SWIM: 1000 m   26 mins 25 sec
 
T1                    4 mins
 
BIKE: 32 K         1 hr.7 mins 24 sec
 
T2                    2 mins
 
RUN:8 K            38 mins 6 sec
 
OVERALL TIME:  2 hrs 17 mins 55 sec      [ beat last years time by 5 mins 5 sec ]
 
OVERALL POSITION: 88th  out of  134 
 
 
Sorry no photos yet!!!

Author: Del

 

New Forest Middle Dist - 25 Sept 2011

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An early start having racked the day before, at Fordingbridge, and overnighted at a friend's house. Alarm at 4.15am for breakfast and then a drive to the fabulously named "Sandy Balls Holiday Camp" to park up and take a bus transfer to T1 and the lake.

Standing by the lake at 6.30am, I was questioning my sanity but at 7.10 we (old farts) followed Wave 1 (Quick Men & Ladies) into the water which was surprisingly warm (unlike Hever last year which was surprisingly freezing!) and at 7.22am we were off for a 1.9k swim. It all went well and I enjoyed myself. I estimate that I was about 35/36 mins for the swim but T1 was a bit of a mare as I got caught up trying to put dry kit on a wet body but my splits show 42 mins for Swim + T1. There was a bit of a run out to the road which was partly on mats but then on mud/sand which was okay except my Shimano cycle cleats clogged up and wouldn't clip to my pedals. Off the bike, clean the cleats, back on the bike and not happy.

 

The bike was more hilly than I expected and why is it all the flat stretches appear to be into a head wind? Perhaps I was travelling very fast (!) (wise up Andy, the time says otherwise). Great scenery with plenty of wildlife - horses, ponies, donkeys, cattle - and a lovely moment when a bull wandered out in front of me causing a slalom avoidance manoeuvre that had fellow cyclists applauding my cycling agility - but that was about all there was to applaud.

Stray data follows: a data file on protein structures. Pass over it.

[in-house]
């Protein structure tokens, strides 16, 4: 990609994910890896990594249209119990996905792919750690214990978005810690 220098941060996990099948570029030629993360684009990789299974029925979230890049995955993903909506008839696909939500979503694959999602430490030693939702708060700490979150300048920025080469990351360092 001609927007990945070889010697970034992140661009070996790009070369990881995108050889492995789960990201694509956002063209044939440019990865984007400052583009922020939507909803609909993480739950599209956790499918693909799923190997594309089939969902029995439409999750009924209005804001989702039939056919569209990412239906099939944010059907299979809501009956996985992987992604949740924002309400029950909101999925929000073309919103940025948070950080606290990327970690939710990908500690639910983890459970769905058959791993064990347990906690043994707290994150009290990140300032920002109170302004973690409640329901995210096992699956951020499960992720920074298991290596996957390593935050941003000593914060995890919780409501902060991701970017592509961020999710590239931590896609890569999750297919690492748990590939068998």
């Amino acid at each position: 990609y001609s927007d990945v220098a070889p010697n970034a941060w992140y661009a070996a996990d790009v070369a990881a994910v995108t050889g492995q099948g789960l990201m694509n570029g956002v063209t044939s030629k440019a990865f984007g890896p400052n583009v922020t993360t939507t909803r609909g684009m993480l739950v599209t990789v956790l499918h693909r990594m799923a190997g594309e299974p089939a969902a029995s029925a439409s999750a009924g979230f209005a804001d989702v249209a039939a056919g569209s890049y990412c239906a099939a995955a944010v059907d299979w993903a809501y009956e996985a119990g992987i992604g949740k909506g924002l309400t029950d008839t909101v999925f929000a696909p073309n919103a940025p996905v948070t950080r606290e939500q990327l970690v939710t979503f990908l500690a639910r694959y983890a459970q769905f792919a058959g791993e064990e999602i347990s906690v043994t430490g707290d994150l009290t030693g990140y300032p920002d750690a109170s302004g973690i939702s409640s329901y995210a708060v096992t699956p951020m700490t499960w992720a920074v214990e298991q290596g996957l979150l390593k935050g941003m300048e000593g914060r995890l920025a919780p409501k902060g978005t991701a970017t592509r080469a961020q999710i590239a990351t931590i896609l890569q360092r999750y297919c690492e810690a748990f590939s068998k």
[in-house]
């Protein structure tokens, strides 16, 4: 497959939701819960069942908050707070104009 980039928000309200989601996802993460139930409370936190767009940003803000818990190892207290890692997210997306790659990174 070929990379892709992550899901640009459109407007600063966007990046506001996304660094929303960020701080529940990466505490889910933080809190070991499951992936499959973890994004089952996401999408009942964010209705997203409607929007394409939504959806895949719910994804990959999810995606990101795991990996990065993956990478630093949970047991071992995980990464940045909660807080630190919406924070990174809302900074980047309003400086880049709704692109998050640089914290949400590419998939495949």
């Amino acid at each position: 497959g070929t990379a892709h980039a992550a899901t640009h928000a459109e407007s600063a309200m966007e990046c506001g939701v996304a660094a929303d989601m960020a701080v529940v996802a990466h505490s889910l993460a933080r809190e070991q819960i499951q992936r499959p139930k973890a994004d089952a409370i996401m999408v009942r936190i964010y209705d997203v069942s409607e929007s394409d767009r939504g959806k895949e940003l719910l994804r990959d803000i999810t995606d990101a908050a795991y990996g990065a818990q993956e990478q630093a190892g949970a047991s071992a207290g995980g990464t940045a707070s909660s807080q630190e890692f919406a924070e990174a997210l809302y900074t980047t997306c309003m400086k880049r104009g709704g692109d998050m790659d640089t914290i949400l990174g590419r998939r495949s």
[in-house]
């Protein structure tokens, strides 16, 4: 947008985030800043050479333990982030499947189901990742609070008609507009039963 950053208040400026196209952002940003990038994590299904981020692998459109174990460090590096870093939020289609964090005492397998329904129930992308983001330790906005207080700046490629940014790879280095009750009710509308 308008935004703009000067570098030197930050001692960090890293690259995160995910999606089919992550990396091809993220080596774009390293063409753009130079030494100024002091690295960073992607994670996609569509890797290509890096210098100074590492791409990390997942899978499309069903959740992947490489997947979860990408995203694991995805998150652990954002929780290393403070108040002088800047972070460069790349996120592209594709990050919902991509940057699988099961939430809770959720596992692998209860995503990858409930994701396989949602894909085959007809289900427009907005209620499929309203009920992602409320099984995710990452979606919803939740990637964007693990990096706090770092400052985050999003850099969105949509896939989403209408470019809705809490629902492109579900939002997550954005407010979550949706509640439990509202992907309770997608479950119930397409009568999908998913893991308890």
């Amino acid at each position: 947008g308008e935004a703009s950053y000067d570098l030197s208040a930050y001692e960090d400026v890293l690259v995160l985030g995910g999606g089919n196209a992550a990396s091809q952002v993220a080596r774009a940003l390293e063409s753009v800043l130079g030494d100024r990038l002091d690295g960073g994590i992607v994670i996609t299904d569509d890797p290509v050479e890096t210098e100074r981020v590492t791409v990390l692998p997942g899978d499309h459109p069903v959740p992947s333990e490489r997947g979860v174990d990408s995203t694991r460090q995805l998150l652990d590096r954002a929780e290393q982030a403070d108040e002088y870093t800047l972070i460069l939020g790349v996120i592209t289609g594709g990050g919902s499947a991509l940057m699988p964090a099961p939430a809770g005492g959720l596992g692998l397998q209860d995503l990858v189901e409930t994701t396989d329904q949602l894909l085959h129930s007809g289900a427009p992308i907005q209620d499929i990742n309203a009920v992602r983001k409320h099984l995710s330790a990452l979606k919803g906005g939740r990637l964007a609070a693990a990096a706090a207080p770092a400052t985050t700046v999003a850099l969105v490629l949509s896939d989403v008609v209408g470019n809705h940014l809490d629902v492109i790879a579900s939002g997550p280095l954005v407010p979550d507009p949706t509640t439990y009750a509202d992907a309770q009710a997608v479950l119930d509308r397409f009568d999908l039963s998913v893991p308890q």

On reflection I found the bike tough (very undulating with little remission from climbing) and despite covering more than this distance regularly in training with Jeff & Peter - at about mile 45 the quad cramps started and it was  almost the Sussex Sportive all over again! So I pulled back on the speed and nursed my legs to the finish and after 56 miles it was a relief to get off the bike and dump it in T2.

 

Into the tent, off with the cycle kit and deep joy to pull on the trainers for the run. My split shows 3.32 for Bike + T2.

 

And off I plodded. No whippet out of the blocks as per usual but more a cart horse with one goal - to finish what I'd started.

 

A cross country half marathon is very different to my usual road races and I found it tough, especially with my thighs in shreds. Fortunately, I teamed up - at about mile 7 - with 2 other runners having similar fun, to see each other to the end. The final hill nearly killed me and my quads were spasming (quite odd to watch) but after 2.40 (an hour longer than my average half marathon time) I crossed the line and never has a chair been so welcoming.

 

Final time 6.55.39. Was hoping for somewhere around 6 hrs but I have re-aligned my expectations, since!!

 

What have I learned? Not to over estimate my own abilities and not to under estimate the course.